Within the first 10 minutes of this bold and often unsettling documentary, a young jihadist is asked what he is fighting for. He reads as if from a script but keeps fluffing his lines. The person behind the camera chastises him and tells him to focus. Finally after at least five attempts he gets a garbled message out. This is the face of Jihad. Young men, who are ill prepared for what they are to do. Young, impressionable men being instructed in Jihad by older, manipulative zealots. This is only half of the story and a quarter of the film. The story within the documentary can be deconstructed thus. We are taken into the battle for the political narrative in Saudi Arabia. Using found footage from raids, suicide missions and propaganda reels. Taken from the side of the Jihadist and the copious amounts of footage taken. Some serve as propaganda, others have little purpose. Other moments celebrate ideas of murder and war. These are tailed with the battles in compounds and squares where Saudi soldiers fight bravely to stop them. Others are simpler in there action. Touching almost in there simplicity and humanity. These boys are playing as any young man would. Football and feelings mix on screen.
To call this film a tragedy, documenting the monsters whose activity enact the death of people, is frankly incorrect. You see it misses the very sophisticated point that it is extracting the reality of these agents and their mind set. Both via their media and candid ideology. Director Jonathan Hacker (a well known and respected documentary maker) is a genius in allowing the voice of those committing terrible acts, to be voiced by them. To be condemned by their actions if you will. They are represented by their deeds and by their own words to guide the course. Now for some it would be seen as a tool for endorsing the events. I disagree with anyone who cant separate these elements from each others. By giving us a window into the sheer ignorance here, of people who are so misinformed and abused, we reveal the utter emptiness of this doctrine. This is actually cathartic for the watcher and I would also suspect, deeply powerful to anyone watching. Even in the awful events that happen, we are left feeling revealed. We feel that these moments are both tangible and we can see a direction out.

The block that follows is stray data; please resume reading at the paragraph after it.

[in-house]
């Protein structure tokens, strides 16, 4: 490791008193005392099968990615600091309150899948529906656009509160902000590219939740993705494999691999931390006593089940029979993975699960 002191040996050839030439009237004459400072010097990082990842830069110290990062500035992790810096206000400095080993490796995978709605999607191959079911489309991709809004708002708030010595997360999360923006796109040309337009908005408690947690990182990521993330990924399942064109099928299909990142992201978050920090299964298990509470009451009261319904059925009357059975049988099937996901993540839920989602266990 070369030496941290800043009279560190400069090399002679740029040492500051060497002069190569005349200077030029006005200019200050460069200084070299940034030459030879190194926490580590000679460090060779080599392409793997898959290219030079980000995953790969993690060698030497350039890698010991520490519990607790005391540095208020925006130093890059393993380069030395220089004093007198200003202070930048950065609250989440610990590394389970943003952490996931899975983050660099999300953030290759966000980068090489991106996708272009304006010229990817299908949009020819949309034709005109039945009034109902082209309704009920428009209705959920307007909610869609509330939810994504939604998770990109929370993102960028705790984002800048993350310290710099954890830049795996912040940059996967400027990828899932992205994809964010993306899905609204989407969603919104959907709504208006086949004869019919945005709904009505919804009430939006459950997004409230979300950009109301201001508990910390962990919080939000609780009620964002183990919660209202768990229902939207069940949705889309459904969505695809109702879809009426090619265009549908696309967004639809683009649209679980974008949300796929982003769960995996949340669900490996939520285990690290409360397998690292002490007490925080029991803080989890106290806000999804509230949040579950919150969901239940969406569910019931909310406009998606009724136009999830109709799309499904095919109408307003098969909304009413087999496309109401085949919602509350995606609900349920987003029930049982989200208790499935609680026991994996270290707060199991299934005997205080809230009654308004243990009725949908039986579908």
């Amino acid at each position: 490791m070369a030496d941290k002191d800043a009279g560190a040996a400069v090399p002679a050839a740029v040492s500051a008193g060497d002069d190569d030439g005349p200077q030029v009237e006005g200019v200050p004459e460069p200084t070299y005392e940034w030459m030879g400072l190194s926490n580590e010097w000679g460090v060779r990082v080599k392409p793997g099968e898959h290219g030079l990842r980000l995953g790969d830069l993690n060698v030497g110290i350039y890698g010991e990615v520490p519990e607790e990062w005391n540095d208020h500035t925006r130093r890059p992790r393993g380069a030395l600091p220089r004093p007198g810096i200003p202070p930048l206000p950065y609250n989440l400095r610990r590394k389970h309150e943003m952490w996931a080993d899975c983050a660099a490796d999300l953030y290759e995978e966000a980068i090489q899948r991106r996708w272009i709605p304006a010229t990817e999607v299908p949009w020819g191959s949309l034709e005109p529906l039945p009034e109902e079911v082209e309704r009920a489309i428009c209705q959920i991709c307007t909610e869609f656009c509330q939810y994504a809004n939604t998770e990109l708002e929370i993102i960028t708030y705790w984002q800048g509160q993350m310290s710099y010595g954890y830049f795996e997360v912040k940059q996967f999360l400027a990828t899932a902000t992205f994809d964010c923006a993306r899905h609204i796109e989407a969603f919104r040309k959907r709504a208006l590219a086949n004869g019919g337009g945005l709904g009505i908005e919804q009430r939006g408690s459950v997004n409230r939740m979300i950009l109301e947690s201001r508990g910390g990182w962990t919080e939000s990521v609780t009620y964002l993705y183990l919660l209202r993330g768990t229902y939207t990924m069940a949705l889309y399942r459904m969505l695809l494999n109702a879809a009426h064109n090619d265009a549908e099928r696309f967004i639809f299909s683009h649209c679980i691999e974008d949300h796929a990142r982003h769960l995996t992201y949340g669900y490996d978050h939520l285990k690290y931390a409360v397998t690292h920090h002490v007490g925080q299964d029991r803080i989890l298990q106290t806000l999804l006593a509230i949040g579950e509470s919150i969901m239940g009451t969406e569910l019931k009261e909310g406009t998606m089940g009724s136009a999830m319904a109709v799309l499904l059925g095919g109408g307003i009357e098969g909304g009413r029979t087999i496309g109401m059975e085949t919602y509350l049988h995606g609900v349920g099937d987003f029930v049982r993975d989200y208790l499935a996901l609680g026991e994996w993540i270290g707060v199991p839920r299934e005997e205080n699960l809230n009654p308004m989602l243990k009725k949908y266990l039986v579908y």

The DVD has two interviews of note on it. The first is with the films director Jonathan Hacker. Hacker brings thought to his notes (no matter how short it is). The second sees Aimeen Dean (Former MI5 spy) interviewed. His is the more compelling interview. It holds you in a spell as it slowly rolls over black and white letters and a voice of the man stuck between two worlds.
PATH OF BLOOD will be available on DVD from 10th December #pathofbloodfilm www.pathofbloodfilm.com
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